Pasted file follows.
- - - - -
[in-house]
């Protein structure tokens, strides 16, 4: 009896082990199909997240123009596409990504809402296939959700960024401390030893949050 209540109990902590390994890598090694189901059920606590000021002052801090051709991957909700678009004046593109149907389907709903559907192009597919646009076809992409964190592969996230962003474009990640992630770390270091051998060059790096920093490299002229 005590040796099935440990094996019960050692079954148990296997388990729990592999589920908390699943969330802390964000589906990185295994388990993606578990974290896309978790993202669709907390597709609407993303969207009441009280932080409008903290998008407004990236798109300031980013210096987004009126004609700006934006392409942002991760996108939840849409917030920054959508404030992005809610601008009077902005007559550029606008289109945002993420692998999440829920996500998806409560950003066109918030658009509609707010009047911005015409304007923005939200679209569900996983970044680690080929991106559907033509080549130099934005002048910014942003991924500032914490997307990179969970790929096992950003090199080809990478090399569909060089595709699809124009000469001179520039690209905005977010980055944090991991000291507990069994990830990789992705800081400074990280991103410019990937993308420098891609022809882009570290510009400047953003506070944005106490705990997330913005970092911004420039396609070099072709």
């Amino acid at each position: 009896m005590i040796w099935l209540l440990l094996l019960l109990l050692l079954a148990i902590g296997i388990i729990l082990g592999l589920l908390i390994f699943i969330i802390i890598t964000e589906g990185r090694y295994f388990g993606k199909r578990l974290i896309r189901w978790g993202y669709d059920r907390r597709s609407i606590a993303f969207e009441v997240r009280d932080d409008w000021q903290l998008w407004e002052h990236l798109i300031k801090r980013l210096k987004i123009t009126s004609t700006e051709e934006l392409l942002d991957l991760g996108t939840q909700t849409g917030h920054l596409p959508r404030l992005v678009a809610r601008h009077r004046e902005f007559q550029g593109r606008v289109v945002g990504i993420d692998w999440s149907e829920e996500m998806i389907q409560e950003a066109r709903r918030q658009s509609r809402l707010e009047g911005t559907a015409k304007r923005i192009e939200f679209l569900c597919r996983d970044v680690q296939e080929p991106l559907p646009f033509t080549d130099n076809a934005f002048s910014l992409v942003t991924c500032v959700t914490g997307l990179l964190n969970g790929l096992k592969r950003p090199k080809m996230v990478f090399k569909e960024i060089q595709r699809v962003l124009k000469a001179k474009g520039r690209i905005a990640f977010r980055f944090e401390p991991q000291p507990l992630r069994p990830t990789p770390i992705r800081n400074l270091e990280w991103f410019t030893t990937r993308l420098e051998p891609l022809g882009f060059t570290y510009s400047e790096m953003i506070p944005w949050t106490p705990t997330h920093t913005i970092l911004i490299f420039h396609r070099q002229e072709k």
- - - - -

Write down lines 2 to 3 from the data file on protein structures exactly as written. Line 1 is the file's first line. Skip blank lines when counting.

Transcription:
């Protein structure tokens, strides 16, 4: 009896082990199909997240123009596409990504809402296939959700960024401390030893949050 209540109990902590390994890598090694189901059920606590000021002052801090051709991957909700678009004046593109149907389907709903559907192009597919646009076809992409964190592969996230962003474009990640992630770390270091051998060059790096920093490299002229 005590040796099935440990094996019960050692079954148990296997388990729990592999589920908390699943969330802390964000589906990185295994388990993606578990974290896309978790993202669709907390597709609407993303969207009441009280932080409008903290998008407004990236798109300031980013210096987004009126004609700006934006392409942002991760996108939840849409917030920054959508404030992005809610601008009077902005007559550029606008289109945002993420692998999440829920996500998806409560950003066109918030658009509609707010009047911005015409304007923005939200679209569900996983970044680690080929991106559907033509080549130099934005002048910014942003991924500032914490997307990179969970790929096992950003090199080809990478090399569909060089595709699809124009000469001179520039690209905005977010980055944090991991000291507990069994990830990789992705800081400074990280991103410019990937993308420098891609022809882009570290510009400047953003506070944005106490705990997330913005970092911004420039396609070099072709």
């Amino acid at each position: 009896m005590i040796w099935l209540l440990l094996l019960l109990l050692l079954a148990i902590g296997i388990i729990l082990g592999l589920l908390i390994f699943i969330i802390i890598t964000e589906g990185r090694y295994f388990g993606k199909r578990l974290i896309r189901w978790g993202y669709d059920r907390r597709s609407i606590a993303f969207e009441v997240r009280d932080d409008w000021q903290l998008w407004e002052h990236l798109i300031k801090r980013l210096k987004i123009t009126s004609t700006e051709e934006l392409l942002d991957l991760g996108t939840q909700t849409g917030h920054l596409p959508r404030l992005v678009a809610r601008h009077r004046e902005f007559q550029g593109r606008v289109v945002g990504i993420d692998w999440s149907e829920e996500m998806i389907q409560e950003a066109r709903r918030q658009s509609r809402l707010e009047g911005t559907a015409k304007r923005i192009e939200f679209l569900c597919r996983d970044v680690q296939e080929p991106l559907p646009f033509t080549d130099n076809a934005f002048s910014l992409v942003t991924c500032v959700t914490g997307l990179l964190n969970g790929l096992k592969r950003p090199k080809m996230v990478f090399k569909e960024i060089q595709r699809v962003l124009k000469a001179k474009g520039r690209i905005a990640f977010r980055f944090e401390p991991q000291p507990l992630r069994p990830t990789p770390i992705r800081n400074l270091e990280w991103f410019t030893t990937r993308l420098e051998p891609l022809g882009f060059t570290y510009s400047e790096m953003i506070p944005w949050t106490p705990t997330h920093t913005i970092l911004i490299f420039h396609r070099q002229e072709k």